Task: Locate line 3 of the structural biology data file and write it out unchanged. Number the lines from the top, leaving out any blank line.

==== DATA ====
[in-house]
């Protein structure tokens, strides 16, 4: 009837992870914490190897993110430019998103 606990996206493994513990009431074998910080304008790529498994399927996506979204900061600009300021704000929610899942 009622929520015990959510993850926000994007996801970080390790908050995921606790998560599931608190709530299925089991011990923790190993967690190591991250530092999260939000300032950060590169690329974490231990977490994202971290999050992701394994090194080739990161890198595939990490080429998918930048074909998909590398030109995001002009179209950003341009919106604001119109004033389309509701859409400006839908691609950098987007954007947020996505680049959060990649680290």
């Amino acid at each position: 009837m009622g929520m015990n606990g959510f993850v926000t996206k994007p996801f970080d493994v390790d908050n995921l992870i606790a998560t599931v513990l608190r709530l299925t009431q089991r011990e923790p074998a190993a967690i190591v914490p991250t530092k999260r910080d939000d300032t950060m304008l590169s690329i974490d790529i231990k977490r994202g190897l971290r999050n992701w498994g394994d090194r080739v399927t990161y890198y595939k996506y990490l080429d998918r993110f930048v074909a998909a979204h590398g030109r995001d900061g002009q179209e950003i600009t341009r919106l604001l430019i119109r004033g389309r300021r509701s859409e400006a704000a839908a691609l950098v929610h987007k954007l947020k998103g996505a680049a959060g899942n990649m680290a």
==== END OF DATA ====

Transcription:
């Amino acid at each position: 009837m009622g929520m015990n606990g959510f993850v926000t996206k994007p996801f970080d493994v390790d908050n995921l992870i606790a998560t599931v513990l608190r709530l299925t009431q089991r011990e923790p074998a190993a967690i190591v914490p991250t530092k999260r910080d939000d300032t950060m304008l590169s690329i974490d790529i231990k977490r994202g190897l971290r999050n992701w498994g394994d090194r080739v399927t990161y890198y595939k996506y990490l080429d998918r993110f930048v074909a998909a979204h590398g030109r995001d900061g002009q179209e950003i600009t341009r919106l604001l430019i119109r004033g389309r300021r509701s859409e400006a704000a839908a691609l950098v929610h987007k954007l947020k998103g996505a680049a959060g899942n990649m680290a």